Saturday, April 9, 2011

What You Need to Know About Your Russian-Speaking Friend

Every culture has its own peculiarities. We, the Russian-speakers, are, of course, no exception. In this post, I will share some of the things you should expect if you are planning to spend time with Russian-speaking friends or colleagues.

1. We are joyful people who love to celebrate, spend time with friends, and enjoy existence. A week doesn't pass by without my parents having at least one group of friends over at their place. A Russian-speaking party is very different from the Anglo-Saxon party, for example. For one, nobody stands while trying to balance the plate and the glass. Everybody sits around a big table. Regardless of the economic situation of your Russian-speaking hosts, food will be abundant and will consist of several courses with many food choices. Nobody will ever ask you eat off a paper plate and drink out of plastic cups. The table will be beautifully and properly laid, there will be beautiful table linens and dinnerware. 

There will not necessarily be alcohol. (No, we are not all alcoholics, no matter what you might have heard.) If guests at my parents' house request alcohol, there is likely to be a lot of confusion followed by a frantic search for that half-finished bottle of wine that somebody brought over last summer. As I was growing up, my parents never bought a single bottle of vodka. There was champagne for New Year's (one bottle that would be divided among a dozen guests) but vodka never made an appearance. There will never be any drinking of alcohol without plentiful food to accompany it. Asking people to drink wine and only offering them some cheese with it is considered unacceptable.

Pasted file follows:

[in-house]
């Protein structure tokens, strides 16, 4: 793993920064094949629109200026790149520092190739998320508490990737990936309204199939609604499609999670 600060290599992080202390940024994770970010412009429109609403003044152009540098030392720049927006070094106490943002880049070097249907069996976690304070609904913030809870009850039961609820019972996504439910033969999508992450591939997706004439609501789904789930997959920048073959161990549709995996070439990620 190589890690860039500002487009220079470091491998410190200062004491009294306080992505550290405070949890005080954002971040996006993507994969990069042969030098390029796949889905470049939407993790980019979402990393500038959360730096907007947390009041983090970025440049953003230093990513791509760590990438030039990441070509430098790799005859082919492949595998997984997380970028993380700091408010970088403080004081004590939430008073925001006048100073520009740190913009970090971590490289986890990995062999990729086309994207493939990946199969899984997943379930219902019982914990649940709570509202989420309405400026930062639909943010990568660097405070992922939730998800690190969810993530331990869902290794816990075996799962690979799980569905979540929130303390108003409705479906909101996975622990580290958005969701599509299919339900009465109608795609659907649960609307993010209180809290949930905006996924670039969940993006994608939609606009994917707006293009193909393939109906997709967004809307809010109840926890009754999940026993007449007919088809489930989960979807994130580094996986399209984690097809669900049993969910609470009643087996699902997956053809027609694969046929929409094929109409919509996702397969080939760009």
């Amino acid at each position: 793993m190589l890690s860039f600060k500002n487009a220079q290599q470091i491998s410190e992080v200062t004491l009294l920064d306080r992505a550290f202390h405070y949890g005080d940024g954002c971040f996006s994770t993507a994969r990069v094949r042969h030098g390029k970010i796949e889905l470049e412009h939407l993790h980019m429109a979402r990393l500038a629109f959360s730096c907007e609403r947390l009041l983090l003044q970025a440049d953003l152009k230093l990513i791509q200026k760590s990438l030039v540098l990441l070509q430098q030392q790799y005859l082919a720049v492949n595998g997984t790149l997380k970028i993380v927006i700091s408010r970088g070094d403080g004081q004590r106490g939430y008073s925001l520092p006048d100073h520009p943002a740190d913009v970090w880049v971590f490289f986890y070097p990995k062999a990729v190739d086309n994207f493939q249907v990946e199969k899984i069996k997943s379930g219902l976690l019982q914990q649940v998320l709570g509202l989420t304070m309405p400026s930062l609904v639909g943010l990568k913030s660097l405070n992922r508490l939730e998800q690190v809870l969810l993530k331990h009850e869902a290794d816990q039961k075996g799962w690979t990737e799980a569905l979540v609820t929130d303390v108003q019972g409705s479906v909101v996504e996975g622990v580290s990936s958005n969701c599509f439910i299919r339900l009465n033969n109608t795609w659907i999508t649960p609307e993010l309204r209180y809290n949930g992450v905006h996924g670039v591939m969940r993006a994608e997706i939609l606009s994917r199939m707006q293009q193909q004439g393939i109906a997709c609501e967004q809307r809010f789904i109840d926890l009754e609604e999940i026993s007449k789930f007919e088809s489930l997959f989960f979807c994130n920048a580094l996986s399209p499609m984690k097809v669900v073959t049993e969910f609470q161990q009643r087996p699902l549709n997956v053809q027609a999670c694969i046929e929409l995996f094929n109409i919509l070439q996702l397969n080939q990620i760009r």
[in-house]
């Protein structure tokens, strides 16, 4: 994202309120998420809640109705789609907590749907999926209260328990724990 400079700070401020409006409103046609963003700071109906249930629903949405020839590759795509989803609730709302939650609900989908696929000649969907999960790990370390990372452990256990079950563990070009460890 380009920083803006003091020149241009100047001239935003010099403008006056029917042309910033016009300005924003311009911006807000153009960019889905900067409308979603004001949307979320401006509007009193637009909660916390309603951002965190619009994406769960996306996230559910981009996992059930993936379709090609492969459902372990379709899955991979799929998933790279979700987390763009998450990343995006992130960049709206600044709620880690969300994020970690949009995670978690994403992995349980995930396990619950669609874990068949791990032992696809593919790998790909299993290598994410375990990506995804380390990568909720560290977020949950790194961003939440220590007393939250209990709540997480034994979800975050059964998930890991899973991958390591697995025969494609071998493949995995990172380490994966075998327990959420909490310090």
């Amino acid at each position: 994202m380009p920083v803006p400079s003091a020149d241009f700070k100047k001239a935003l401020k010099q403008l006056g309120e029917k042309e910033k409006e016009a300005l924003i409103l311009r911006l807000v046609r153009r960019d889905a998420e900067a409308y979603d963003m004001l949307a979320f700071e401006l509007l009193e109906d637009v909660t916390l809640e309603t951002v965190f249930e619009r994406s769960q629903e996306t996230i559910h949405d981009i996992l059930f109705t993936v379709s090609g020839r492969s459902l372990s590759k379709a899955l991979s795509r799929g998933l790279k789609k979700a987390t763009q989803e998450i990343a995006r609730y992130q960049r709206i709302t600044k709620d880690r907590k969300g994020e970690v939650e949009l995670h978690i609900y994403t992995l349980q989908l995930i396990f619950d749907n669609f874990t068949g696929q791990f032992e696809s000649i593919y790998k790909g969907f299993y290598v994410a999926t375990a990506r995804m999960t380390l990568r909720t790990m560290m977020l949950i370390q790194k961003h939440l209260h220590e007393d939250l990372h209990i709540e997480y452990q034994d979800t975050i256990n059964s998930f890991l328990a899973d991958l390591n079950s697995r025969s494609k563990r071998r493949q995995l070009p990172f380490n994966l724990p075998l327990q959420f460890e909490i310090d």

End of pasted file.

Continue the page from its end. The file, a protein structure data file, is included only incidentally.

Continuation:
Your place at the table is usually assigned to you by the hostess. It is rude to rush to a place of your own choosing because it will spoil the hostess's seating plan. My mother, for example, often leaves cards with the guests' names (and a little gift inside) next to the plates she assigned them. If you saw how my mother lays a table, you'd think she was brought up in the palace of the Queen of England. The next time I visit my parents, I'll take a picture and post it on the blog. I promise that you will be stunned. We, however, consider it business as usual.

Parties last a lot longer than in North America. Here in the US, I'm usually disappointed whenever I go to a party by the fact that people begin to leave the moment when the gathering reaches the degree of warmth and mutual contentment after which a party in my culture continues for several more hours.

2. People are very direct. Politeness is not highly valued. I had to learn to say "please," "thank you," "how are you?", etc. after I emigrated. Nobody is afraid of passing judgment on anything or anybody. (Which is something you would have never guessed after reading this blog for a while, right? :-) If your Russian-speaking friend thinks you gained weight, got a horrible haircut, are wearing an ugly dress or silly shoes, s/he will inform you of that in no uncertain terms.

3. People require (and expect others to require) a lot less personal space. It is completely normal to show up at a fiend's place unannounced with your entire family and expect an elaborate meal to be served to you. And, of course, if you show up unannounced, people will leave everything they are doing and will feed and entertain you joyfully.

4. In spite of all the hospitality, this is a very closed culture and it's extremely difficult to gain access to it. People will be nice and kind to you but it will take a lot of effort for them to see you as somebody who can be trusted.